1. Delete the count, mean, and sort information at the bottom. Sort the objects based on their mean diameter. Insert a column after the mean diameter, and name the column "Pseudoislet count".
      2. The islet count is determined by the number of pseudoislets with mean diameters that fall within each index below. Multiply the number of pseudoislets per index by the respective IEQ conversion factor, and sum these values to determine the total IEQ. Perform the IEQ calculations on the images acquired before each experiment. Use the following indexes and IEQ conversion factors:
        1-49 µm: × 0.167
        50-100 µm: × 0.667
        101-150 µm: × 1.685
        151-200 µm: × 3.500
        201-300 µm: × 6.315
        301-350 ​µm: × 10.352
      3. For an example spreadsheet for determining the IEQ counts, see Supplementary File 1.
  2. Live-cell imaging quantification in software
    1. Open the desired file (.oir) in cellSens.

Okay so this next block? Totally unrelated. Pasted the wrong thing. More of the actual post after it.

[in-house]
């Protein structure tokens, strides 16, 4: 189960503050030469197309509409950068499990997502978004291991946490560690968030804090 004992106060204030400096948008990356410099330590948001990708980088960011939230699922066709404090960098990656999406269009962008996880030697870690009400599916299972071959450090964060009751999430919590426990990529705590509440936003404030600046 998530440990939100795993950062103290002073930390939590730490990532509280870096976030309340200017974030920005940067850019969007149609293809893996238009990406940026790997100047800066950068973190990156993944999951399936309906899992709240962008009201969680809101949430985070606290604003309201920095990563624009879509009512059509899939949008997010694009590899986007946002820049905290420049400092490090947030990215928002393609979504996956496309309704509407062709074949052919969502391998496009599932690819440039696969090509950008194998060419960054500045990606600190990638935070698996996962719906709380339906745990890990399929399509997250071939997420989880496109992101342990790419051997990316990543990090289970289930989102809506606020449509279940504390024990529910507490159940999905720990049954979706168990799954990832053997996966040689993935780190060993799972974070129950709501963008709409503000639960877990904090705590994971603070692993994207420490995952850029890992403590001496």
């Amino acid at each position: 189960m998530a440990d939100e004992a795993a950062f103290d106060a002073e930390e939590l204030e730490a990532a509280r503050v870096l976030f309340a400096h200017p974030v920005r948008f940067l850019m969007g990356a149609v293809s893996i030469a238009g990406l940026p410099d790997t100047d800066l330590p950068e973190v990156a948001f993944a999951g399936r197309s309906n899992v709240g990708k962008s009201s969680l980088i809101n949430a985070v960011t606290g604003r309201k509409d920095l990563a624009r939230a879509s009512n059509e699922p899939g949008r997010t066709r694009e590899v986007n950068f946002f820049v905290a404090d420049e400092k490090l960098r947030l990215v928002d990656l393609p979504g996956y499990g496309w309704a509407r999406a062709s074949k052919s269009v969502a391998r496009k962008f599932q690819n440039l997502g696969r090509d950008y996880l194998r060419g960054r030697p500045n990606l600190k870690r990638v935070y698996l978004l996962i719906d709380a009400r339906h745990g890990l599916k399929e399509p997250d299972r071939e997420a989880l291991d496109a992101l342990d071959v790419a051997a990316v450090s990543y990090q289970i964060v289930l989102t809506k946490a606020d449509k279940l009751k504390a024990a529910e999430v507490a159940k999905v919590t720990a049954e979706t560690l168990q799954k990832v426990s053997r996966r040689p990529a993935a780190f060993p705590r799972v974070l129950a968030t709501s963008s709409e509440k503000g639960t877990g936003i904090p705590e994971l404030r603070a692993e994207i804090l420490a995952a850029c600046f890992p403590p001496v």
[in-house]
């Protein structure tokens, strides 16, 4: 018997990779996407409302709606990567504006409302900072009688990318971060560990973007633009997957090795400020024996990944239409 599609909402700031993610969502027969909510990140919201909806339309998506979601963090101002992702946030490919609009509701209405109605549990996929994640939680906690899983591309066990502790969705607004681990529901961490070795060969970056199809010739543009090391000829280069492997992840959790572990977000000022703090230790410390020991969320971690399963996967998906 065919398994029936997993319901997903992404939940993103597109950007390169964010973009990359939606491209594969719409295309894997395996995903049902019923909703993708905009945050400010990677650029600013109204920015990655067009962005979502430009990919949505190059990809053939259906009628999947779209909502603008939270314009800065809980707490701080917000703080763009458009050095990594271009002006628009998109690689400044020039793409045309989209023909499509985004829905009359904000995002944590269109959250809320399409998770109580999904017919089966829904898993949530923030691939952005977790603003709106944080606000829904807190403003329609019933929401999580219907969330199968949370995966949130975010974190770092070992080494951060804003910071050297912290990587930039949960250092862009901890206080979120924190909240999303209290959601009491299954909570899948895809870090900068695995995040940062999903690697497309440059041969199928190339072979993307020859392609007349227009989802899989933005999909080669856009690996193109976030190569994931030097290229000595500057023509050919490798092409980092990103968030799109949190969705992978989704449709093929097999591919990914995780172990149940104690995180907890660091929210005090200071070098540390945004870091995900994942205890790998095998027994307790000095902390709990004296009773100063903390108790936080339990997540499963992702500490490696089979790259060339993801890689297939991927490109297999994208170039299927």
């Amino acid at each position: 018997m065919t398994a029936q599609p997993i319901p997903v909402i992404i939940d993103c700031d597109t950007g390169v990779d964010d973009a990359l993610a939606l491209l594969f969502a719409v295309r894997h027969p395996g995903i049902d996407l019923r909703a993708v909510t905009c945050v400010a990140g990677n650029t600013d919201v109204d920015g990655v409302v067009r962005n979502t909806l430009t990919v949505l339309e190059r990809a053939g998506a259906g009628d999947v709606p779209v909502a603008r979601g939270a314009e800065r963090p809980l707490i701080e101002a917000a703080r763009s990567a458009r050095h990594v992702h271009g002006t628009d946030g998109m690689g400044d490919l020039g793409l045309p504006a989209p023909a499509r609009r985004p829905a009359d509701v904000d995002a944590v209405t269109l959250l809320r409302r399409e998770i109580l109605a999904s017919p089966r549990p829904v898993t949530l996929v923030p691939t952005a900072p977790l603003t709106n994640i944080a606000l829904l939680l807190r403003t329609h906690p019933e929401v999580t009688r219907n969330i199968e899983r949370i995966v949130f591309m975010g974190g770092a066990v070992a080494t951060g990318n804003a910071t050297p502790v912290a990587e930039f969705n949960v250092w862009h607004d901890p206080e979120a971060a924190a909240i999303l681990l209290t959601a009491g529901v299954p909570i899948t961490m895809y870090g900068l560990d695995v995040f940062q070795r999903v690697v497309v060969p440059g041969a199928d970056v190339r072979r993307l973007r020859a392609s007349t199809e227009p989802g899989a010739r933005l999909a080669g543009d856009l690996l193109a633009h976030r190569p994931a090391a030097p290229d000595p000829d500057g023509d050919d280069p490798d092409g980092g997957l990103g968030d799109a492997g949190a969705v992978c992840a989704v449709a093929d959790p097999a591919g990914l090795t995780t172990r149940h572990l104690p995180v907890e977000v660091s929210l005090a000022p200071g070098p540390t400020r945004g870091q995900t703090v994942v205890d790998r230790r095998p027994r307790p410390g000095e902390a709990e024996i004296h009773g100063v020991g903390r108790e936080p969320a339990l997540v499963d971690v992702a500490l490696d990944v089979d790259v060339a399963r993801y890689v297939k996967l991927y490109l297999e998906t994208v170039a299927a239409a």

2. Designate the regions of interest (ROIs) as follows.
      1. Use the drawing tools to designate the ROIs (i.e., each pseudoislet). If using the freehand drawing option, right-click to close the shape.
      2. Highlight all the ROIs by using the arrow hand and dragging it to encompass all the ROIs in the image. With all the ROIs highlighted, right-click, and select Convert to Dynamic ROI Over Time
      3. Play the XYT file to confirm that the ROIs are accurate over time. If the ROI is not accurate at a specific period, correct its size/location at that period. The software will gradually adjust the ROI's size/location over time to match these changes. Repeat these steps until the ROI is accurate throughout the imaging experiment.
    3. Perform intensity measurements on each ROI as follows.
      1. In the toolbar, click on Measure Intensity Profile. Highlight the ROIs to analyze; use shift + click to select multiple ROIs.
        NOTE: While multiple files may be open at a time in the software, only analyze the ROIs from one file at a time.